CLEVELAND, Ohio – Shane Bieber was razor sharp early and Carlos Santana snapped out of a slump by driving in a pair of runs for the Cleveland Indians in a 4-1 win Sunday against the Milwaukee Brewers at Progressive Field.
The victory kept the Indians in second place in the American League Central Division, a half-game behind the White Sox, who defeated Kansas City, and a game ahead of third-place Minnesota, which lost at Detroit.
Bieber was unhittable in the game’s early innings, retiring the first 11 Brewers hitters he faced, including seven on strikeouts. But he needed 58 pitches combined to get through the fourth and fifth as Milwaukee hitters forced him to go deep into counts to get outs.
He allowed a run on an infield hit by Jacob Nottingham in the fifth before striking out Keston Hiura and Christian Yelich to end his afternoon at 103 pitches. Bieber gave up five hits and walked one, striking out 10 batters for the sixth time, the most double-digit strikeout games in the majors this season. His seven wins tie Yu Darvish of the Cubs for the Major League lead, while his 94 strikeouts, 1.25 ERA and 57 2/3 innings are the best in baseball.
Bieber said he was hoping to go deep into the game, but things changed after the third.
“In the fourth and fifth I just got elongated and I had to work a little bit more than I would have liked,” Bieber said. “But that’s what happens when you walk a guy and then give up a couple hits in a row and have to work out of it.”
Indians acting manager Sandy Alomar Jr. said Milwaukee’s approach the second time through its batting order forced Bieber to throw more pitches, but in the end he was able to make the right adjustment to escape damage.
“They were just looking in one area and gave up part of the plate,” Alomar said. They were more looking for spin and reacting to fastballs. A couple of the hits they got, they were late on the fastball, but it seemed like they were looking for a spin and reacting.”
Four Indians relievers, including Phil Maton, Dominic Leone and Nick Wittgren combined to hold Milwaukee scoreless over the final four innings. Brad Hand pitched the ninth for his Major League-leading 11th save in 11 opportunities. It was the 100th save of Hand’s career.
Bieber now has at least eight strikeouts in each of his first nine starts, matching Bob Feller (1946) for the most by an Indians pitcher to begin a season. Randy Johnson did so in 15 straight games to start the 2000 season for the Major League high.
José Ramírez got things started with a dazzling defensive play in the top of the first, ranging far into foul territory to field a hard grounder behind third base by Hiura. With his momentum carrying him away from the play, Ramírez made a strong, high throw to Santana at first to beat Hiura by a step.
The play even impressed Brewers third base coach Ed Sedar, who clapped, while Bieber added his approval.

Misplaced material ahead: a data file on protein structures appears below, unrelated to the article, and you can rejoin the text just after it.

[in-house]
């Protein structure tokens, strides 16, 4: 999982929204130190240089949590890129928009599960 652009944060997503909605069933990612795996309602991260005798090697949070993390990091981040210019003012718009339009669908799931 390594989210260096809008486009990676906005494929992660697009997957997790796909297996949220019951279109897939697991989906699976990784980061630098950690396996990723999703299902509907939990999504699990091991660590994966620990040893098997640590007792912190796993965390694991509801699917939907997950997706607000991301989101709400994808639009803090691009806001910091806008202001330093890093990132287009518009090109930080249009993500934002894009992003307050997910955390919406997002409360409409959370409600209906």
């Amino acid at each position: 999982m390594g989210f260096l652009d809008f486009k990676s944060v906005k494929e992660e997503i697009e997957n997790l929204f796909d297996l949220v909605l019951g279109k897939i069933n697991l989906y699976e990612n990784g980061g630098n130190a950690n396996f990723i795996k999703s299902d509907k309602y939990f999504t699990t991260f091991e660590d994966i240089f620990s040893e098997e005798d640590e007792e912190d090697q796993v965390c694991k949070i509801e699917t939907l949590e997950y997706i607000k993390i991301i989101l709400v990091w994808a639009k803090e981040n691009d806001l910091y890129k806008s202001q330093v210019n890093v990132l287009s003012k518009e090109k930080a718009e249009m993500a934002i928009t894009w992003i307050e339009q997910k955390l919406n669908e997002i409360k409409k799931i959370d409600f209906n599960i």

“Those guys picked me up in a big way today, not only offensively but defensively,” Bieber said. “That play Josey made, I’ve watched it probably like 50 times already. It’s nice to be able to have him on the hot corner making those plays for you and talking smack and enjoying playing baseball, honestly, that’s what he does best, better than anybody, and it shows.”
Santana then sparked Cleveland’s offense with a two-out RBI double into the left field corner off Brewers starter Brett Anderson in the bottom of the first that scored Ramírez from second base. The double snapped an 0-for-13 skid for Santana and tied Lou Boudreau for seventh all-time on the Indians extra-base-hit list. Santana now has 495 extra-base hits in an Indians uniform.
Anderson entered the game 4-0 lifetime against the Indians with a 0.94 ERA in six starts, but he allowed a run in the fourth when Francisco Lindor singled and scored on a two-out RBI base hit by Jordan Luplow. Santana added an RBI single in the sixth after Ramírez walked and Lindor doubled off the wall in left. Lindor later scored on a double-play grounder by Franmil Reyes.
Alomar said Santana looked more relaxed batting right-handed against the lefty Anderson.
“Left-handed, he seems to be too jerky and too much body into his swing,” Alomar said. “We were able to manage some runs and extended the score to 4-1 and give us a little breathing room.”
With 20 games remaining, Cleveland improved to 19-2 when scoring at least four runs.
Next: The Indians welcome Kansas City back to Progressive Field on Monday for the opener of a four-game series. Right-hander Zach Plesac (2-1, 1.33 ERA) will start for Cleveland, while the Royals send righty Brad Keller (3-1, 1.93) to the mound. First pitch is scheduled for 6:10 p.m. The game will air on SportsTime Ohio, MLB Network, WTAM 1100 AM and WMMS 100.7 FM.
New Indians face masks for sale: Here’s where you can buy Cleveland Indians-themed face coverings for coronavirus protection, including a single mask ($14.99) and a 3-pack ($24.99). All MLB proceeds donated to charity.
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